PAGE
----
Can You Play a Simple Song?

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tgwilt
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Re: Can You Play a Simple Song?

Post by tgwilt » Fri Nov 10, 2017 11:47 pm

Erik Zurcher wrote:
Fri Nov 10, 2017 11:10 pm
I blame the system of musical education. Conservatoire students need to squeeze their development within four (batchelor) or five+ years (masters). They must push their limits all the time. They can't afford the luxury to perform simple pieces beautifully.
I really think the Conservetoire method has done more harm than good for guitar students. The players all sound alike, and realistacally there aren't any jobs. The guitar is an amazing instrument that has a very wide tonal pallet, which is rarely used now. It seems to me that the pursuit of technical perfection has become more important than musicianship and much more important than exploiting the natural sounds of this truly individual instrument. Where are the Breams, Parkenings, and such players whose tone and musciality are immediately recognizable. If I hear a guitarist these days, I'm hard pressed to identify the player by the tone ore musical presentation.

Any thoughts?

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Re: Can You Play a Simple Song?

Post by Jeffrey Armbruster » Sat Nov 11, 2017 2:23 am

I don't know. I hear all the time that there's no musicianship to be found today among contemporary cg players. Really? I also hear people rave about concerts they've attended. And then supposedly western civilization has fallen off a cliff in the last 20 years and all artistry has shriveled and died. I wonder. If so, that was fast. Our heroes are still alive and kicking.

Stephen Gould, the biologist, wrote about baseball too. Why has no one hit .400 over a season since Ted Williams? Did giants of baseball walk the earth and then everything crapped out? No. Gould explains that excellence spread--there are far more excellent players in all positions playing today than in Williams' day. Including pitchers. Williams was playing against the equivalent of today's minor league teams. So no one hits .400 over a season because there are too many good pitchers and defensive players active today. Baseball is better today than it was.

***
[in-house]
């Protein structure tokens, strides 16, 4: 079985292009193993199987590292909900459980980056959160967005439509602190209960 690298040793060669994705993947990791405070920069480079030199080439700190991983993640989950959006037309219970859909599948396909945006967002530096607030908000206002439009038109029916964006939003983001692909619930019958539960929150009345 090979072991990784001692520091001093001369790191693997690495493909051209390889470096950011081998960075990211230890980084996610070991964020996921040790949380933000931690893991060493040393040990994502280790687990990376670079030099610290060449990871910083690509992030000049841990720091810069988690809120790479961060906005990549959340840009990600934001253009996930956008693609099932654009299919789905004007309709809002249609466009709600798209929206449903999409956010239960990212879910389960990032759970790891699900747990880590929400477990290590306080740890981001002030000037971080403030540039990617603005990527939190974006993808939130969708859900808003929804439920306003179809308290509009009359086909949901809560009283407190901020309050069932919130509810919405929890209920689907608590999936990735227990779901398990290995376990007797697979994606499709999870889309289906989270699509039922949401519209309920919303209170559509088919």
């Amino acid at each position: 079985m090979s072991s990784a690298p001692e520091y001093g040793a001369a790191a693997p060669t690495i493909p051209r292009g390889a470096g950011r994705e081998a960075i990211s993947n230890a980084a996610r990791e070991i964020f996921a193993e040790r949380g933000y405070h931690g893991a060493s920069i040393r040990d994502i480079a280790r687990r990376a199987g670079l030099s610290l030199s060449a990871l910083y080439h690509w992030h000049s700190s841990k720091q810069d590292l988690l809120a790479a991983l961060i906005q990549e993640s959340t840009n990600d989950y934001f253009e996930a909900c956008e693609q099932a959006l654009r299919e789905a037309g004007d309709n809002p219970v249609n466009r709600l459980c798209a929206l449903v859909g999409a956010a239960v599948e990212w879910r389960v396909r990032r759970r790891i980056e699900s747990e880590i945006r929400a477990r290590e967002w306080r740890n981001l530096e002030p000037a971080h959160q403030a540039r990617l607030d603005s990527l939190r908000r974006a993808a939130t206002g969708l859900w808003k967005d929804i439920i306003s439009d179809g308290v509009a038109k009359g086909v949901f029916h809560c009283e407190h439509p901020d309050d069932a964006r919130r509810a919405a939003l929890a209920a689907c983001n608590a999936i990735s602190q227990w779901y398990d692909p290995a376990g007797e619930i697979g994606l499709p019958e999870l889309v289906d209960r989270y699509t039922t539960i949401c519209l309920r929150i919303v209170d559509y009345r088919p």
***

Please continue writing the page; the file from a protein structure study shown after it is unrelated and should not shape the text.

You see where this is going. Where are the immediately distinctive voices? Well, there are a lot of voices and many are very good indeed. They don't have the impact of a Williams (John); but Williams was playing in a smaller park, so to speak.

I think that we have to listen differently, with different criteria, in order to discover the voices of today and not always be pining for the giants of the past--which is an eternal lament.
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PeteJ
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Re: Can You Play a Simple Song?

Post by PeteJ » Sat Nov 11, 2017 2:01 pm

Very much agree with the general sentiment here. We forget that just one well played note on the CG is a thing of beauty and rush to play twenty more. I feel there is much to be learned from playing and writing songs. I've met excellent CG players who cannot play a G9 chord when asked.

Rasputin
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Re: Can You Play a Simple Song?

Post by Rasputin » Sat Nov 11, 2017 2:22 pm

tgwilt wrote:
Fri Nov 10, 2017 11:47 pm
Erik Zurcher wrote:
Fri Nov 10, 2017 11:10 pm
I blame the system of musical education. Conservatoire students need to squeeze their development within four (batchelor) or five+ years (masters). They must push their limits all the time. They can't afford the luxury to perform simple pieces beautifully.
I really think the Conservetoire method has done more harm than good for guitar students. The players all sound alike...
Who are we talking about here? The players I hear on on YT or my streaming service - or the few recitals I go to - don't sound alike, and yet like JA I read comments like this on here all the time.

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Re: Can You Play a Simple Song?

Post by Rognvald » Sat Nov 11, 2017 5:17 pm

soltirefa wrote:
Fri Nov 10, 2017 10:32 pm
This is literally "A Simple Song."

https://youtu.be/SEm_7OM0Xik

Another excellent example: interesting melody/harmony accessible to all levels of muscianship and played well by Per. Playing again . . . Rognvald
"And those who were seen dancing were thought to be insane by those who could not hear the music." Friedrich Nietzsche, Thus Spake Zarathustra

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Re: Can You Play a Simple Song?

Post by Rognvald » Mon Nov 13, 2017 5:41 pm